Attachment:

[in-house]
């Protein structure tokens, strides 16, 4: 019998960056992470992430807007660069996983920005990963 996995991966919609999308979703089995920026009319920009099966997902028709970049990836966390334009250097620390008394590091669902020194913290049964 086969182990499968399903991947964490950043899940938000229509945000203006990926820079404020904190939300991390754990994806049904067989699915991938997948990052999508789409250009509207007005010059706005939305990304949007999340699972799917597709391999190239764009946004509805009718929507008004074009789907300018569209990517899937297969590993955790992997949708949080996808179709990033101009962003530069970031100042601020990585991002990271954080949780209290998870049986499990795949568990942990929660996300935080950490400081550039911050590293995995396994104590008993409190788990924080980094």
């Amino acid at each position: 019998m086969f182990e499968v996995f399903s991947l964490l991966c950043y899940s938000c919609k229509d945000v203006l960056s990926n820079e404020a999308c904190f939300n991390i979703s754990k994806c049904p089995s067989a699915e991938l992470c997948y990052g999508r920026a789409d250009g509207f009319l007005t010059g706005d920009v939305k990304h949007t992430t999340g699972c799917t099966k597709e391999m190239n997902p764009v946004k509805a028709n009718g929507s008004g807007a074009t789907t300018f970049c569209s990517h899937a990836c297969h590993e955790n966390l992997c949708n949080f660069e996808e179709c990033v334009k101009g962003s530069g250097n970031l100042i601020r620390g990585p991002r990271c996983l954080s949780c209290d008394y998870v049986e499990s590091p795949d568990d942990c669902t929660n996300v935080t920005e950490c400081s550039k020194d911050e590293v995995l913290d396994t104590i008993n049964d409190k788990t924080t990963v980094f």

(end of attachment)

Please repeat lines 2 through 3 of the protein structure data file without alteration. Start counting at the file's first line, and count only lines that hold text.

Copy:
């Protein structure tokens, strides 16, 4: 019998960056992470992430807007660069996983920005990963 996995991966919609999308979703089995920026009319920009099966997902028709970049990836966390334009250097620390008394590091669902020194913290049964 086969182990499968399903991947964490950043899940938000229509945000203006990926820079404020904190939300991390754990994806049904067989699915991938997948990052999508789409250009509207007005010059706005939305990304949007999340699972799917597709391999190239764009946004509805009718929507008004074009789907300018569209990517899937297969590993955790992997949708949080996808179709990033101009962003530069970031100042601020990585991002990271954080949780209290998870049986499990795949568990942990929660996300935080950490400081550039911050590293995995396994104590008993409190788990924080980094």
């Amino acid at each position: 019998m086969f182990e499968v996995f399903s991947l964490l991966c950043y899940s938000c919609k229509d945000v203006l960056s990926n820079e404020a999308c904190f939300n991390i979703s754990k994806c049904p089995s067989a699915e991938l992470c997948y990052g999508r920026a789409d250009g509207f009319l007005t010059g706005d920009v939305k990304h949007t992430t999340g699972c799917t099966k597709e391999m190239n997902p764009v946004k509805a028709n009718g929507s008004g807007a074009t789907t300018f970049c569209s990517h899937a990836c297969h590993e955790n966390l992997c949708n949080f660069e996808e179709c990033v334009k101009g962003s530069g250097n970031l100042i601020r620390g990585p991002r990271c996983l954080s949780c209290d008394y998870v049986e499990s590091p795949d568990d942990c669902t929660n996300v935080t920005e950490c400081s550039k020194d911050e590293v995995l913290d396994t104590i008993n049964d409190k788990t924080t990963v980094f």